Recently a Young Safety Professional network in Queensland conducted a debate or discussion about the role of risk assessment in occupational health and safety (OHS). Naomi Kemp posted an article about the event titled “To risk assess, or not to risk assess: that is the question“. Risk assessments offer an entry point to broader discussions of liabilities, risk, red tape, complacency, communication and state of knowledge. But of most relevance to OHS compliance is that risk assessments are part of the legal obligation to consult.
As a companion piece to SafetyAtWorkBlog’s recent article on quad bike safety it is worth looking at the latest hardcopy edition of The Weekly Times, an influential agricultural newspaper in Australia. It is useful to look at how quad bikes are being depicted in the advertising and some of the content, as online versions have different adverts. The content will vary, of course, from edition to edition but a snapshot sample is interesting.
Several readers have expressed curiosity over the WorkSafe Legislative Amendment Bill currently in the Victorian Parliament and mentioned by lawyer Steve Bell last week. Bell pointed to a couple of issues in the Bill and gave the impression that the Bill was aimed at tidying up some administration. Several of the issues raised in the Bill deserve contemplation.
The Bill is still not through Parliament. The next stage of the process will occur on April 5, 2017 but the Minster’s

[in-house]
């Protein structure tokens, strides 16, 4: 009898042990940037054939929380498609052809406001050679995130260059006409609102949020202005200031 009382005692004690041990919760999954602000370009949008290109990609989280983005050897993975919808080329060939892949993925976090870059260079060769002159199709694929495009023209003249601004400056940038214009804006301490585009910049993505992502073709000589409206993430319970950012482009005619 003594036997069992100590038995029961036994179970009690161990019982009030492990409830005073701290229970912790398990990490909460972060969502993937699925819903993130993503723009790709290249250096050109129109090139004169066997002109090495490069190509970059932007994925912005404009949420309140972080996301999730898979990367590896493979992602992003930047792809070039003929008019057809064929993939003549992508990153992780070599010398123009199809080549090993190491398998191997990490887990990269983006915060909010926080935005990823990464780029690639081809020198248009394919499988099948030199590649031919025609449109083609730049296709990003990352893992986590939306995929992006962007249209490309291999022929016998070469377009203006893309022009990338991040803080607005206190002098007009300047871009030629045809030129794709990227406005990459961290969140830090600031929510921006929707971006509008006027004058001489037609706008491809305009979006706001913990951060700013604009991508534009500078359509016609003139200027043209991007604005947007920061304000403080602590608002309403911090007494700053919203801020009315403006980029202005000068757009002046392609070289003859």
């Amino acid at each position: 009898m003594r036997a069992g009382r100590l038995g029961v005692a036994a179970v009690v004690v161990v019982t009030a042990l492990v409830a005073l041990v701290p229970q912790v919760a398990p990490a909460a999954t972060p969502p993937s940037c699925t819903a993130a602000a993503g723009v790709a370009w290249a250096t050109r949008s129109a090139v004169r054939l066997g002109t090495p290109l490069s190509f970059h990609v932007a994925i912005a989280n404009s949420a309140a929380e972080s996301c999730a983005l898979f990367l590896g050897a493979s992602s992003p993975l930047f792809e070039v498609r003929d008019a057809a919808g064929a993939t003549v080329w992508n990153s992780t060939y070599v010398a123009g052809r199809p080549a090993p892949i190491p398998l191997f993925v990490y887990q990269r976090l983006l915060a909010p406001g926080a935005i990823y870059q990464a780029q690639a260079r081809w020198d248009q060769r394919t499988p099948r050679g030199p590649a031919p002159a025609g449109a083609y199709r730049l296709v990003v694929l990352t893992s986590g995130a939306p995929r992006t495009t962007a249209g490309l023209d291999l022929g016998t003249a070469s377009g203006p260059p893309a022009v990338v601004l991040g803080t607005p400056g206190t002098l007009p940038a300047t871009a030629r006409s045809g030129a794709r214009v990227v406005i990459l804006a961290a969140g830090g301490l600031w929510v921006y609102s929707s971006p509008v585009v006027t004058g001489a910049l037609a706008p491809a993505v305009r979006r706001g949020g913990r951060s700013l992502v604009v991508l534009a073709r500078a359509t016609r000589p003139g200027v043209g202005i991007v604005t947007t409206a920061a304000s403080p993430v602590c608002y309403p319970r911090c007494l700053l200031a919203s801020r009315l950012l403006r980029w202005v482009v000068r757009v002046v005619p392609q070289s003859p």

It is rare to find an occupational health and safety (OHS) seminar that is captivating but there is almost always some useful bits of safety information, hopefully enough to make attendance worthwhile.
On March 24, 2017 the Safety Institute of Australia and Herbert Smith Freehills (HSF) held the annual breakfast seminar in Melbourne. Speakers included representatives from the HSF law firm, the SIA, WorkSafe Victoria and SafeSearch. Perhaps of most interest was HSF’s senior associate from Perth, Sam Witton (pictured), who outlined the OHS changes likely in Western Australia now the Australian Labor Party (ALP) is in power.
Jargon can help create a subculture. This can be positive for those on the inside but relies on excluding others. Occupational health and safety (OHS) is no different and one of the best illustrations of OHS jargon is “practicable”. This was emphasised recently in a document released by WorkSafe WA where “practicable” had lost out to “practical”.
The guidance also omitted the duties of builders for the health and safety of those affected by their work.
New Australian research into work-related driving shows how organisations mishandle the risks. The first paragraph of the research clearly shows the significance of the hazard:
“Road traffic injury is the leading cause of work-related death in Australia. It has been estimated that one-third of all work-related deaths occur while driving for work purposes. This emerging public health issue is not unique to Australia, with work-related traffic deaths estimated to account for 22% of work fatalities in the United States and 16% in New Zealand. Despite this, many organisations employing individuals to drive a vehicle as part of their work are unaware of the factors that may act to reduce work-related traffic injury and deaths.”